Moynihan developers don’t have to choose SOM, but it will take some persuading

The freshly released solicitation for the massive overhaul of Penn Station and the Farley Post Offic

Rendering of Farley Building (credit: SOM)

The freshly released solicitation for the massive overhaul of Penn Station and the Farley Post Office shows that architecture firm Skidmore, Owings & Merrill is still a big part of the project — at least for now.

The 60-plus page request for proposals (RFP) solicitation for “Empire State Station,” released by Gov. Andrew Cuomo on Friday, is a restart on the long-delayed project. The new solicitation jettisoned the Farley Building’s initial developers, The Related Companies and Vornado Realty Trust, but SOM, the architecture firm that has worked on the project since the late 1990s, still has a seat at the designing table.

Developers who vie for the project must base their proposal off of SOM’s designs for the Farley Building unless the project’s sponsors — Empire State Development, AMTRAK, MTA and LIRR — agree to exceptions, according to the RFP. The developer can ultimately choose to use a different architect for the project, but the bar seems pretty high to convince the project’s sponsors of an alternative — especially since SOM has already agreed to finalize drawings for train hall work. The developers will have to prove that an alternative architect won’t adversely affect the schedule or price of the project — estimated to be $1 billion. Representatives for SOM didn’t immediately return calls for comment.

As for the previous developers, Related has said that it expects to submit a proposal for the project. Counterpart Vornado has remained tight-lipped on the subject and again declined to comment on Friday.

The release of the joint solicitation came two weeks after Cuomo initially planned to kickstart the project. In a prepared statement, the governor didn’t address the delay, instead reiterating the “blight” of Penn Station. The project’s estimated $3 billion cost will primarily be paid through private investment, Cuomo said. Of that cost, Amtrak, the U.S. Department of Transportation and the Port Authority are contributing $325 million.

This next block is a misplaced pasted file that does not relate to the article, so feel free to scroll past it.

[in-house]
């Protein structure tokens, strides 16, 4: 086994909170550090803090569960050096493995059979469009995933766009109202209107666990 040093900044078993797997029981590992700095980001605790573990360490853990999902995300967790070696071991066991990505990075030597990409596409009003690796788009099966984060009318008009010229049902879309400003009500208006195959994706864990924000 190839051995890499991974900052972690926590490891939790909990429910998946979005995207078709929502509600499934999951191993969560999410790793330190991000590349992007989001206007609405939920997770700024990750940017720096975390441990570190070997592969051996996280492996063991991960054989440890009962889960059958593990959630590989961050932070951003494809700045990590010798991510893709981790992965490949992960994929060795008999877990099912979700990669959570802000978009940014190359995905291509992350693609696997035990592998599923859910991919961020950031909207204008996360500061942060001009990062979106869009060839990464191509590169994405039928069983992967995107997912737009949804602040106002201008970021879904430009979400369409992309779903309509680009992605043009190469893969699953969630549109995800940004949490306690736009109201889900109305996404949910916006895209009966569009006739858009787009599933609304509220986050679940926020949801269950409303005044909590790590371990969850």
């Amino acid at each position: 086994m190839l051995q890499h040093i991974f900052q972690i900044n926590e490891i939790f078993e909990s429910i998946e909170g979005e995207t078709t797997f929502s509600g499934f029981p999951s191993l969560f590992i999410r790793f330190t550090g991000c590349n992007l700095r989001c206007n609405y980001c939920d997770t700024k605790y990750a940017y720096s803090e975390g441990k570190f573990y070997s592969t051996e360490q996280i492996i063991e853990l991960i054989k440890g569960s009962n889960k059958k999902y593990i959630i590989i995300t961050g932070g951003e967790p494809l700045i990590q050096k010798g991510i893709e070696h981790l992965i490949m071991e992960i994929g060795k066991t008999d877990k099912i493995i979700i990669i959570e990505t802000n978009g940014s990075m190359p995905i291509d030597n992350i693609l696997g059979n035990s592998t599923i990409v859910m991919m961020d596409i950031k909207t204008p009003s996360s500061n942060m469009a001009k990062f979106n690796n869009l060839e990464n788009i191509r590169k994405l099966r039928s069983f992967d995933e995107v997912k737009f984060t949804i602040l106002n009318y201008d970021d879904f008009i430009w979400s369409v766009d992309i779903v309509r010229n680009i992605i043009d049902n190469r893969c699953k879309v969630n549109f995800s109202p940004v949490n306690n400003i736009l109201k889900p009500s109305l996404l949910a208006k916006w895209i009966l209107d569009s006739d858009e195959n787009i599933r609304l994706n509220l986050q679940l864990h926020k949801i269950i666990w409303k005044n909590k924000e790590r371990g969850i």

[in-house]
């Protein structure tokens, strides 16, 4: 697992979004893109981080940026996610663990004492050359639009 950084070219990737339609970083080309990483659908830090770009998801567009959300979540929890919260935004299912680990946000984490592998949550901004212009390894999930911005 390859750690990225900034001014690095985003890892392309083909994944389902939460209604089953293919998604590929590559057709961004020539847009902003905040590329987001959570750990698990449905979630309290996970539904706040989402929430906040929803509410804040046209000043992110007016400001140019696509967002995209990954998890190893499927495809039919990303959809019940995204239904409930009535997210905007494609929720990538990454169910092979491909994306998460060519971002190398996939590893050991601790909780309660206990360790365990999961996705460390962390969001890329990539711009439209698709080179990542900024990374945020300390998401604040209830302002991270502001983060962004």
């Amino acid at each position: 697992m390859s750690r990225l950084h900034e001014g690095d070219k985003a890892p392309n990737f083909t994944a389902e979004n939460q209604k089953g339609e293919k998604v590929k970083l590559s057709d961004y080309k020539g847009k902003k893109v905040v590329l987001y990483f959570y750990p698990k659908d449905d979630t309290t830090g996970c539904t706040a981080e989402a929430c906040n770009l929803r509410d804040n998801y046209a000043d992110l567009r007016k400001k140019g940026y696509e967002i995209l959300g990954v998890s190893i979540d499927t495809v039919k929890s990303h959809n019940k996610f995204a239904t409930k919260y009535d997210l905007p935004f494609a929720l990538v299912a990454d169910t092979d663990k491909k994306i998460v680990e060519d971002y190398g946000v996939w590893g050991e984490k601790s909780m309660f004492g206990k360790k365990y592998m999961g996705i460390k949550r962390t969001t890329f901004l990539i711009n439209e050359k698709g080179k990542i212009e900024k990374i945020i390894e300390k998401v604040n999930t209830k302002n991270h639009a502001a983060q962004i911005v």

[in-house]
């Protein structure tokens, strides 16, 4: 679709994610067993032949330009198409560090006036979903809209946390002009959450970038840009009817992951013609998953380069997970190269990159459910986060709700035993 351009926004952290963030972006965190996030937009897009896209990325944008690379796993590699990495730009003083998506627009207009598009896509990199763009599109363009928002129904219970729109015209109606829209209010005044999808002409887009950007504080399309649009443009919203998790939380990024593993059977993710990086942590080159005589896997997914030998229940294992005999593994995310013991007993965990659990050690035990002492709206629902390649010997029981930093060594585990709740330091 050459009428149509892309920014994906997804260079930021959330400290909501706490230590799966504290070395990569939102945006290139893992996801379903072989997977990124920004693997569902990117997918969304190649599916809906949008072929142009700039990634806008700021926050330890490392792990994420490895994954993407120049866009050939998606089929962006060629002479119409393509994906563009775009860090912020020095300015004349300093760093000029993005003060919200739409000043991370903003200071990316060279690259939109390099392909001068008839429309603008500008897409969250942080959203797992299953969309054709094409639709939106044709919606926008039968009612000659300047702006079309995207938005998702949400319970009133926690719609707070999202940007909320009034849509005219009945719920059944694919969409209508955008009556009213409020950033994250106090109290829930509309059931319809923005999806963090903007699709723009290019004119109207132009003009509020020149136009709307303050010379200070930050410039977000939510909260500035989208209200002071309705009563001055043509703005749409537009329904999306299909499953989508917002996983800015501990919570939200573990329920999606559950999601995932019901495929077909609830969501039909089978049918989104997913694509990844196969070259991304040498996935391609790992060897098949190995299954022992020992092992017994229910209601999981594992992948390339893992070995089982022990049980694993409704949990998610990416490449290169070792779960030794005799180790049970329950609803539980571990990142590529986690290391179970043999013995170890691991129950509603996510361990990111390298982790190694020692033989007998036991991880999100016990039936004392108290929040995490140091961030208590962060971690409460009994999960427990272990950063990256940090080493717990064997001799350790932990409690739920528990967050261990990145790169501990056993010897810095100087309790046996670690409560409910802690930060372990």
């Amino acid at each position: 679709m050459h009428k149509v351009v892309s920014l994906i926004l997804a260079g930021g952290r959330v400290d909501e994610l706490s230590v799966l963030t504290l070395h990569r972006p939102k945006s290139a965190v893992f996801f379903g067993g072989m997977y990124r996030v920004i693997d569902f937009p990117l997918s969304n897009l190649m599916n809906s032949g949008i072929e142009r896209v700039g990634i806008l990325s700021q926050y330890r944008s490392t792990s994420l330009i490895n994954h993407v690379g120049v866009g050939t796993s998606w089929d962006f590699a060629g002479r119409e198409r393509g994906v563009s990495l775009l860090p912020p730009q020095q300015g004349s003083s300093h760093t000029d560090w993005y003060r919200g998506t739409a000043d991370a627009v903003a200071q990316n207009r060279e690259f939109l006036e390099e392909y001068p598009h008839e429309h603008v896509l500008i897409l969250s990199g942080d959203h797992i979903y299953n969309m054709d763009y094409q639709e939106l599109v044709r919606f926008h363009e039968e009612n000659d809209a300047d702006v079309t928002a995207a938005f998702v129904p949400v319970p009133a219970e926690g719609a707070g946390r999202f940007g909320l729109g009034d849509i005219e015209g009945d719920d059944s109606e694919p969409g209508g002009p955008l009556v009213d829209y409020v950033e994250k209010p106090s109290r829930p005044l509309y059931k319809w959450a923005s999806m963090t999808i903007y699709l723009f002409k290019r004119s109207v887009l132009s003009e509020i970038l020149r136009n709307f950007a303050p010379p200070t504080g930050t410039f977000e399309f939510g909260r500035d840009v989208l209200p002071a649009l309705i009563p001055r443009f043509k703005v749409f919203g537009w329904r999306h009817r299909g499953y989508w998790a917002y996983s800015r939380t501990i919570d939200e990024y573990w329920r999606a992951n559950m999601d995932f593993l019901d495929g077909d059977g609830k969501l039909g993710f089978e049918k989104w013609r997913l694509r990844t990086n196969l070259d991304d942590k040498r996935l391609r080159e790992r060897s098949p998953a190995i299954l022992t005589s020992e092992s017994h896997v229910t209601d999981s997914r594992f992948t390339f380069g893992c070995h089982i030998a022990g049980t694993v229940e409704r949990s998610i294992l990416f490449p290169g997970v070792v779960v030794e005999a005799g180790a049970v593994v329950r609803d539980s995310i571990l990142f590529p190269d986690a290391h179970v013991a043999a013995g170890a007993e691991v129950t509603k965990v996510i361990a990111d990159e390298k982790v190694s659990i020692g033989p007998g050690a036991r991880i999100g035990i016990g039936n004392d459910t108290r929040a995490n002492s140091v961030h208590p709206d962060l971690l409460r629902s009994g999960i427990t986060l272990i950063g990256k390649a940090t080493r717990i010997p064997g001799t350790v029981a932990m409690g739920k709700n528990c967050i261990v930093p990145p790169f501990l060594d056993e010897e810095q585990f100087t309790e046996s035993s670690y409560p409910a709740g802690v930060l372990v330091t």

The joint solicitation provides a more detailed look into possible redevelopment plans for Penn Station and the Farley Building. The project will include a redeveloping of the upper and lower levels of Penn Station, and the possible creation of a new grand entrance to the station. One option in the RFP calls for a new entrance along Eighth Avenue spanning between 31st and 33rd Street and demolishing the Madison Square Garden Theater. Another option would close 33rd Street between Seventh and Eighth avenues to create new skylights.

In the Farley Building, the developer will create a 200,000-square-foot train hall — dubbed Moynihan Train Hall — for Amtrak passengers, and will build and operate an additional 640,000 square feet of retail and tech office space, as well as a hotel or convention center.

The project got its start more than two decades ago. The late U.S. Sen. Daniel Moynihan suggested in the late 1990s that the Farley Post Office be converted into a train hall for Amtrak. In 2005, Related and Vornado won an RFP to develop the Moynihan Station project, which included the post office and one million square feet of air rights to be transferred across the street.

An early version of the plan called for moving Madison Square Garden to the post office, which would have allowed for a new commuter station for the Long Island Rail Road and New Jersey Transit on the east side of Eight Avenue, along with 5.5 million square feet of commercial space. But in 2008, Madison Square Garden’s owners decided against relocating, and the developers had to switch gears.

The state has already started construction underneath the post office to create a concourse west of Eighth Avenue, and is expected to complete the work by September. The redevelopment of Penn Station and the Farley Building is expected to begin shortly after that work is finished.

Proposals for the redevelopment projects are due by April 22.

Source: The Real Deal